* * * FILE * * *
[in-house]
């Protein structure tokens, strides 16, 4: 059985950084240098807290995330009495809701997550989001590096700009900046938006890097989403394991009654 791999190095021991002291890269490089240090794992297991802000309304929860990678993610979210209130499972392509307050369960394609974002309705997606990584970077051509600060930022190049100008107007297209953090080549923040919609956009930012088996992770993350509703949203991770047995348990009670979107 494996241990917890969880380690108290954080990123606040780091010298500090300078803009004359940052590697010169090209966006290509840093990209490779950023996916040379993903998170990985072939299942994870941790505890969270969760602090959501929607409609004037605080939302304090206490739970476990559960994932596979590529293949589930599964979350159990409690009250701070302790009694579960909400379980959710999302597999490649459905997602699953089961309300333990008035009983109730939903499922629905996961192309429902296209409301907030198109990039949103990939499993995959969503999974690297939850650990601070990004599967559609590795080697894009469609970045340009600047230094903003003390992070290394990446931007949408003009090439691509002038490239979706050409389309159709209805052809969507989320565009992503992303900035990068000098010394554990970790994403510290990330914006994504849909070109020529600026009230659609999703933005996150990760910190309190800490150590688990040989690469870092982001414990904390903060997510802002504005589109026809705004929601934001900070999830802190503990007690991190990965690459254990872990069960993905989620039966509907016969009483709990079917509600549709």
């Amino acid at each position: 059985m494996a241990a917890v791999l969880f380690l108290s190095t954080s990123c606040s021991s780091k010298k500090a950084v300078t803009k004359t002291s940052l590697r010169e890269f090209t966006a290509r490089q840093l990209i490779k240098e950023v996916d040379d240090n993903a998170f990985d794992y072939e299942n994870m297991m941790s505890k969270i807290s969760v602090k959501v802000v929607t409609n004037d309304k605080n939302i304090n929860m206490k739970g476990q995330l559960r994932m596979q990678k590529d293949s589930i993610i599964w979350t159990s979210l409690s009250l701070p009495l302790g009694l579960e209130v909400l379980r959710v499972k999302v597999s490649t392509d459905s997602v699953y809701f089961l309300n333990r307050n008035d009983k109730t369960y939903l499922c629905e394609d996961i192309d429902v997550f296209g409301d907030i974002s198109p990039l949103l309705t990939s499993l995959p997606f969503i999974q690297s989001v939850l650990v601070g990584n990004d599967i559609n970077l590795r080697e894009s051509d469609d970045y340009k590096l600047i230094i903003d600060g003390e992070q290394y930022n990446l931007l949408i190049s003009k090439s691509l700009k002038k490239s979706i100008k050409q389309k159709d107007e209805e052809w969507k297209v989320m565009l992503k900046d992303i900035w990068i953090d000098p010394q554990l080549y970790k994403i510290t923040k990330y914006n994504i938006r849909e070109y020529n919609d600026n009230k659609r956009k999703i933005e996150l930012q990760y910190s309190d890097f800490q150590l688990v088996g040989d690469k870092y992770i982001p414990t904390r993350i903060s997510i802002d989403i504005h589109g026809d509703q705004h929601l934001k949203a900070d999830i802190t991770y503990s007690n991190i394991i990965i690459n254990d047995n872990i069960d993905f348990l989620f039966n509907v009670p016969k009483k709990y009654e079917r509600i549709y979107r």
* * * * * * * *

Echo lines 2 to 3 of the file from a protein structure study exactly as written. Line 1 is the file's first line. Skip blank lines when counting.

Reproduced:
């Protein structure tokens, strides 16, 4: 059985950084240098807290995330009495809701997550989001590096700009900046938006890097989403394991009654 791999190095021991002291890269490089240090794992297991802000309304929860990678993610979210209130499972392509307050369960394609974002309705997606990584970077051509600060930022190049100008107007297209953090080549923040919609956009930012088996992770993350509703949203991770047995348990009670979107 494996241990917890969880380690108290954080990123606040780091010298500090300078803009004359940052590697010169090209966006290509840093990209490779950023996916040379993903998170990985072939299942994870941790505890969270969760602090959501929607409609004037605080939302304090206490739970476990559960994932596979590529293949589930599964979350159990409690009250701070302790009694579960909400379980959710999302597999490649459905997602699953089961309300333990008035009983109730939903499922629905996961192309429902296209409301907030198109990039949103990939499993995959969503999974690297939850650990601070990004599967559609590795080697894009469609970045340009600047230094903003003390992070290394990446931007949408003009090439691509002038490239979706050409389309159709209805052809969507989320565009992503992303900035990068000098010394554990970790994403510290990330914006994504849909070109020529600026009230659609999703933005996150990760910190309190800490150590688990040989690469870092982001414990904390903060997510802002504005589109026809705004929601934001900070999830802190503990007690991190990965690459254990872990069960993905989620039966509907016969009483709990079917509600549709």
């Amino acid at each position: 059985m494996a241990a917890v791999l969880f380690l108290s190095t954080s990123c606040s021991s780091k010298k500090a950084v300078t803009k004359t002291s940052l590697r010169e890269f090209t966006a290509r490089q840093l990209i490779k240098e950023v996916d040379d240090n993903a998170f990985d794992y072939e299942n994870m297991m941790s505890k969270i807290s969760v602090k959501v802000v929607t409609n004037d309304k605080n939302i304090n929860m206490k739970g476990q995330l559960r994932m596979q990678k590529d293949s589930i993610i599964w979350t159990s979210l409690s009250l701070p009495l302790g009694l579960e209130v909400l379980r959710v499972k999302v597999s490649t392509d459905s997602v699953y809701f089961l309300n333990r307050n008035d009983k109730t369960y939903l499922c629905e394609d996961i192309d429902v997550f296209g409301d907030i974002s198109p990039l949103l309705t990939s499993l995959p997606f969503i999974q690297s989001v939850l650990v601070g990584n990004d599967i559609n970077l590795r080697e894009s051509d469609d970045y340009k590096l600047i230094i903003d600060g003390e992070q290394y930022n990446l931007l949408i190049s003009k090439s691509l700009k002038k490239s979706i100008k050409q389309k159709d107007e209805e052809w969507k297209v989320m565009l992503k900046d992303i900035w990068i953090d000098p010394q554990l080549y970790k994403i510290t923040k990330y914006n994504i938006r849909e070109y020529n919609d600026n009230k659609r956009k999703i933005e996150l930012q990760y910190s309190d890097f800490q150590l688990v088996g040989d690469k870092y992770i982001p414990t904390r993350i903060s997510i802002d989403i504005h589109g026809d509703q705004h929601l934001k949203a900070d999830i802190t991770y503990s007690n991190i394991i990965i690459n254990d047995n872990i069960d993905f348990l989620f039966n509907v009670p016969k009483k709990y009654e079917r509600i549709y979107r």